Canada Looks Set for Strong 2012

ANALYSIS - Canadian beef producers look set to have a prosperous 2012, with cow numbers increasing, export opportunities expanding and strong optimism in the industry, writes TheCattleSite editor, Charlotte Johnston.
calendar icon 23 February 2012
clock icon 2 minute read

Breeding herd set for growth

For the first time in seven years, the Canadian cattle herd has grown.

Whilst the inventory of beef cows fell by one per cent between 2011 and 2012, Statistics Canada reports that the 2012 inventory of beef replacement heifers increased 4.8 per cent in the Western provinces and increased one per cent in the East.

Overall, inventories of beef replacement heifers rose 4.3 per cent. This increase in replacement heifers indicates that producers are beginning to replenish the herd with younger cows.

Beef exports

With Canadian per capita consumption of beef down by 14 per cent over the past decade and no substantial growth expected in the future, the industry must look to exports.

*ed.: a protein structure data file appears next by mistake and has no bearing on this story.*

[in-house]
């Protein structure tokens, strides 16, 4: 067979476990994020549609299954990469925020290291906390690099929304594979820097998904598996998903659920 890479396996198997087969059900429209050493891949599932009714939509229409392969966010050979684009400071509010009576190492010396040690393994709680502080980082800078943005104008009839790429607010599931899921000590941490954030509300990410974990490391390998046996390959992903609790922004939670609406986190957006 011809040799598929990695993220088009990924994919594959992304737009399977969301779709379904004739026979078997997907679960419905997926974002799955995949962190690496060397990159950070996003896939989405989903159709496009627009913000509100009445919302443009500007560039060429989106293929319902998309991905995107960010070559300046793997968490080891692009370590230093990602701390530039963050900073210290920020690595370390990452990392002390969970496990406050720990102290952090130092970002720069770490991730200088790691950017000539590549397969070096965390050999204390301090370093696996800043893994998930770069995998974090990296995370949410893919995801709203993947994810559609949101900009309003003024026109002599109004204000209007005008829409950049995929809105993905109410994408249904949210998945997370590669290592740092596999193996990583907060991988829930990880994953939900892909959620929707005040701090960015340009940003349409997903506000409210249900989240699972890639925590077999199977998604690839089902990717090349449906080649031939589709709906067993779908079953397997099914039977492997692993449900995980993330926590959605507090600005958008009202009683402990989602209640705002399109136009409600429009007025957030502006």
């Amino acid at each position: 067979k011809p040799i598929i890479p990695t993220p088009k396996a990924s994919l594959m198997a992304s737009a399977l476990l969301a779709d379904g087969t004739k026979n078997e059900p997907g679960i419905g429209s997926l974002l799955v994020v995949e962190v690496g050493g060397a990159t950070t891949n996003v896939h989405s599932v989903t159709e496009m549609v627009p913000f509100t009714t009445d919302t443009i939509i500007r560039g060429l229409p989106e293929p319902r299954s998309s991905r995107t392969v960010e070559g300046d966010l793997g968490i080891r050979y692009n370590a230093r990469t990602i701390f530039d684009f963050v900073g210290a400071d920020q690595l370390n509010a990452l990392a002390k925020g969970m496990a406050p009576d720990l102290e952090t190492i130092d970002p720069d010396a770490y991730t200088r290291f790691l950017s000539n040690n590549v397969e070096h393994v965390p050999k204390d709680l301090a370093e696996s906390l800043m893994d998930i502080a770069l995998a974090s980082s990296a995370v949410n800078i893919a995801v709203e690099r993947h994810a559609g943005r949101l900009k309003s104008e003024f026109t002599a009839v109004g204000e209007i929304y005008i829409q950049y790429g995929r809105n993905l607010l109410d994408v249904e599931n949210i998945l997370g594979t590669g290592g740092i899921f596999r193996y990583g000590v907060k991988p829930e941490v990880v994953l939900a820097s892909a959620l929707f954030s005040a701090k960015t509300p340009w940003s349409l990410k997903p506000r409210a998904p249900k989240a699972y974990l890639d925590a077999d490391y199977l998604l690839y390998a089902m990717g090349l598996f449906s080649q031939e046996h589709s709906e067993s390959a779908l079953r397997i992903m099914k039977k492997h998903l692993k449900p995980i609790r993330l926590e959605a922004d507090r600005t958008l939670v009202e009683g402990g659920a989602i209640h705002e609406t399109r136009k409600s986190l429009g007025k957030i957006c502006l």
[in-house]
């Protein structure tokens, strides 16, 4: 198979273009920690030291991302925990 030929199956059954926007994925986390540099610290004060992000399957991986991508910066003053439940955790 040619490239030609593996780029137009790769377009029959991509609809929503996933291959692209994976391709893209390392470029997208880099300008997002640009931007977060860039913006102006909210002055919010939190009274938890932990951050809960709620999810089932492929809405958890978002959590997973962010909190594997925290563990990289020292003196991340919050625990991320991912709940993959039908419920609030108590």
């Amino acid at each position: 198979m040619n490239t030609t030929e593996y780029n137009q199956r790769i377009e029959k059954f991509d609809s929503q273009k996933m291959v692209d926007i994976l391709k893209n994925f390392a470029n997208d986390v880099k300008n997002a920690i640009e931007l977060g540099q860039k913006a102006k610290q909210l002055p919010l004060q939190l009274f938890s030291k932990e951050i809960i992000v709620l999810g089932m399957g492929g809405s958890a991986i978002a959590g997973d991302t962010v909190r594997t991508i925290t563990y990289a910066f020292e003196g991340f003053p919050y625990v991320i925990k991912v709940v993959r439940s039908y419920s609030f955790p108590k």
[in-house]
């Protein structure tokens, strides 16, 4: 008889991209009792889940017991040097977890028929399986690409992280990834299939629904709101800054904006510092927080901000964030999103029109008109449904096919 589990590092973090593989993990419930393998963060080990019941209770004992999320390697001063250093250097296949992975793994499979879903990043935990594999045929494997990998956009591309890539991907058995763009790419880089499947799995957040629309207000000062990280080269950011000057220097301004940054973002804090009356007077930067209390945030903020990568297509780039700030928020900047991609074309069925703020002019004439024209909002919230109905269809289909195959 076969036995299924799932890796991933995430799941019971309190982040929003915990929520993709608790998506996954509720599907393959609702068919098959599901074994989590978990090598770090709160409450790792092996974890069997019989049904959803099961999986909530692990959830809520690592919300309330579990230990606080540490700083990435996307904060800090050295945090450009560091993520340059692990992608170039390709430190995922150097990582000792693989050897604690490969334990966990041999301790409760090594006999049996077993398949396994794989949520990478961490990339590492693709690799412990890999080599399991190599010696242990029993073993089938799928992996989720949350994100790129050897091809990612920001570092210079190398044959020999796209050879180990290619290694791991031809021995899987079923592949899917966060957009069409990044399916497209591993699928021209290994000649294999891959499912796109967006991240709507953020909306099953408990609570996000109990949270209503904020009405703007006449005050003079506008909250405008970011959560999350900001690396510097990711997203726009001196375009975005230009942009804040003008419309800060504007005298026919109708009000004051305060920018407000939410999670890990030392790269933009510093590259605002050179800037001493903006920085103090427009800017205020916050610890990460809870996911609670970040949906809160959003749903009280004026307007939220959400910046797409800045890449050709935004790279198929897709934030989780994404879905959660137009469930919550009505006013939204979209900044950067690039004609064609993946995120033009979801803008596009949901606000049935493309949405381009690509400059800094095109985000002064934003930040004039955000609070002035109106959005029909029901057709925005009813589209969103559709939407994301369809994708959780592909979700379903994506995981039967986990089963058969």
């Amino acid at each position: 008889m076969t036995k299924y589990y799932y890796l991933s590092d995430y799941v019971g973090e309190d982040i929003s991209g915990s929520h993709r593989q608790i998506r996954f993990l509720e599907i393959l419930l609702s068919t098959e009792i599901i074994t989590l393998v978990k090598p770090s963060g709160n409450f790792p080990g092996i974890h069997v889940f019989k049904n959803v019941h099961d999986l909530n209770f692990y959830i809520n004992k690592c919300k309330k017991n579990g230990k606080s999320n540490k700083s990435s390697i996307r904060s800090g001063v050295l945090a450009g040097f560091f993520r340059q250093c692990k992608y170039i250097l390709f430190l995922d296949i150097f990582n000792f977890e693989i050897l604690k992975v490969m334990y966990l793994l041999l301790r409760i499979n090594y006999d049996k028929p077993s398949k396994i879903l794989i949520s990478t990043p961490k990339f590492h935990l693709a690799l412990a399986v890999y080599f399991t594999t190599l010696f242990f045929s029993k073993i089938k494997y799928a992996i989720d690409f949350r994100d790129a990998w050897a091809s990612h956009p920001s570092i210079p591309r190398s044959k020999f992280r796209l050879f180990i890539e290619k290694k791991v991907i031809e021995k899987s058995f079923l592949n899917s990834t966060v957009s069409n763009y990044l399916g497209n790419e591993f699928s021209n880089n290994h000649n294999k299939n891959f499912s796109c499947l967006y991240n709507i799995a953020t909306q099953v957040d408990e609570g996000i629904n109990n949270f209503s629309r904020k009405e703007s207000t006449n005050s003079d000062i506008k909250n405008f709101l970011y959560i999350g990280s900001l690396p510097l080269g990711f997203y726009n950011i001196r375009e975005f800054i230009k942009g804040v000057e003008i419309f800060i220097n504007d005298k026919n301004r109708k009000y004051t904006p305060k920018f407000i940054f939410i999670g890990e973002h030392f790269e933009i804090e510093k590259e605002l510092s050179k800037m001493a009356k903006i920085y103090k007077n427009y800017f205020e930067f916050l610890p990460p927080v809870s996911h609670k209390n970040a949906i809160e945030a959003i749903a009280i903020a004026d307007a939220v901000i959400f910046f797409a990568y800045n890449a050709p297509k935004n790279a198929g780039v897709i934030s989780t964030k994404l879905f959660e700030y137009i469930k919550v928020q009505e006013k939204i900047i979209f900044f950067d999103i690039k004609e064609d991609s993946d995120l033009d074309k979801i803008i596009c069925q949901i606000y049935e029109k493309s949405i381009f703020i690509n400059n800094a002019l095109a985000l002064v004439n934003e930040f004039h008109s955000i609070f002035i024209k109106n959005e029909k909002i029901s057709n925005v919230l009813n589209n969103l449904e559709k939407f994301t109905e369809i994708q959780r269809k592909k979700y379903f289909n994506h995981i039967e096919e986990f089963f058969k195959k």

Beginning in 2013, cattle exports should benefit from an expected revision of the US Country of Origin Labelling (COOL). Canadian beef net exports are projected to increase as cattle slaughter and average carcase weight are both expected to increase over the medium term.

In January, South Korea announced that it would remove a ban on Canadian beef imports, meaning that beef under 30 months of age can re-enter the South Korean market.

Canada and China have also recently reached an agreement which restores access to China for Canadian deboned beef derived from animals under thirty months of age.

Live exports

Peru announced this week that it would re-open doors to Canadian live cattle imports. The Canadian Beef Breeds Council (CBBC) and the Canadian Livestock Genetics Association (CLGA) estimate the market to be valued at more than C$2.5 million in 2012 for the Canadian cattle sector.

The Philippines will also now allow imports of Canadian live cattle into the country.

Farm incomes and confidence on a high

Optimism among Canadian beef producers has never been higher than it is now, with 79 per cent of producers agreeing that their farm or business will be better off five years from now.

Beef producers display optimism through their plans to expand and diversify their operations.

Also this week, Agriculture and Agri-Food Canada (AAFC) said that 2011 had been a prosperous year for farmers, and reports a positive outlook for 2012.

Charlotte Johnston

Charlotte Johnston, Editor

Charlotte Johnston - Editor

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